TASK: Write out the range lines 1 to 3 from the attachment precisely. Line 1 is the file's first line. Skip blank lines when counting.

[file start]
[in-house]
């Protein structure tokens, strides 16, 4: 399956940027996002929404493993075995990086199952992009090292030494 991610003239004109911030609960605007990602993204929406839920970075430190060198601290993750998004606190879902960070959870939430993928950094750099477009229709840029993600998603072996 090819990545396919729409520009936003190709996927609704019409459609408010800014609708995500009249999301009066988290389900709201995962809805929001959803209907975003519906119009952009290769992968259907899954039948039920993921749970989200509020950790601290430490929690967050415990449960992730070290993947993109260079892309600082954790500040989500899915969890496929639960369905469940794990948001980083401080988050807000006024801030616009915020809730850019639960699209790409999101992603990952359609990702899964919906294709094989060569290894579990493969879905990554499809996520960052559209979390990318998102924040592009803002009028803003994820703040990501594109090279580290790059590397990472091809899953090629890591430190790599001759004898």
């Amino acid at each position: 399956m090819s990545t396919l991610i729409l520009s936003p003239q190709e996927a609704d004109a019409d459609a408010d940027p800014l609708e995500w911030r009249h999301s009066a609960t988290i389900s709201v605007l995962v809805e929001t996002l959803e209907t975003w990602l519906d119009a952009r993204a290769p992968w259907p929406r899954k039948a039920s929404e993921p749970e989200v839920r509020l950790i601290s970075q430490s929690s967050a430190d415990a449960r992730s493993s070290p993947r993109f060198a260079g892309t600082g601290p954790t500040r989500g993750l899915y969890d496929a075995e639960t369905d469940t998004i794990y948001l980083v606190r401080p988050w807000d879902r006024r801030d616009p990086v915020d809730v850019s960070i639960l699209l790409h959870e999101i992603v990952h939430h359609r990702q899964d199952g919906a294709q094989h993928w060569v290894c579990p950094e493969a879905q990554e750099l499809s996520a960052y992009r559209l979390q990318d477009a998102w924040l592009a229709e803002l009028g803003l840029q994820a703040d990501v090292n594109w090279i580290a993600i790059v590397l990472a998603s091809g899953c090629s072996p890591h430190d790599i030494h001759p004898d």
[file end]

[in-house]
């Protein structure tokens, strides 16, 4: 399956940027996002929404493993075995990086199952992009090292030494 991610003239004109911030609960605007990602993204929406839920970075430190060198601290993750998004606190879902960070959870939430993928950094750099477009229709840029993600998603072996 090819990545396919729409520009936003190709996927609704019409459609408010800014609708995500009249999301009066988290389900709201995962809805929001959803209907975003519906119009952009290769992968259907899954039948039920993921749970989200509020950790601290430490929690967050415990449960992730070290993947993109260079892309600082954790500040989500899915969890496929639960369905469940794990948001980083401080988050807000006024801030616009915020809730850019639960699209790409999101992603990952359609990702899964919906294709094989060569290894579990493969879905990554499809996520960052559209979390990318998102924040592009803002009028803003994820703040990501594109090279580290790059590397990472091809899953090629890591430190790599001759004898």
């Amino acid at each position: 399956m090819s990545t396919l991610i729409l520009s936003p003239q190709e996927a609704d004109a019409d459609a408010d940027p800014l609708e995500w911030r009249h999301s009066a609960t988290i389900s709201v605007l995962v809805e929001t996002l959803e209907t975003w990602l519906d119009a952009r993204a290769p992968w259907p929406r899954k039948a039920s929404e993921p749970e989200v839920r509020l950790i601290s970075q430490s929690s967050a430190d415990a449960r992730s493993s070290p993947r993109f060198a260079g892309t600082g601290p954790t500040r989500g993750l899915y969890d496929a075995e639960t369905d469940t998004i794990y948001l980083v606190r401080p988050w807000d879902r006024r801030d616009p990086v915020d809730v850019s960070i639960l699209l790409h959870e999101i992603v990952h939430h359609r990702q899964d199952g919906a294709q094989h993928w060569v290894c579990p950094e493969a879905q990554e750099l499809s996520a960052y992009r559209l979390q990318d477009a998102w924040l592009a229709e803002l009028g803003l840029q994820a703040d990501v090292n594109w090279i580290a993600i790059v590397l990472a998603s091809g899953c090629s072996p890591h430190d790599i030494h001759p004898d």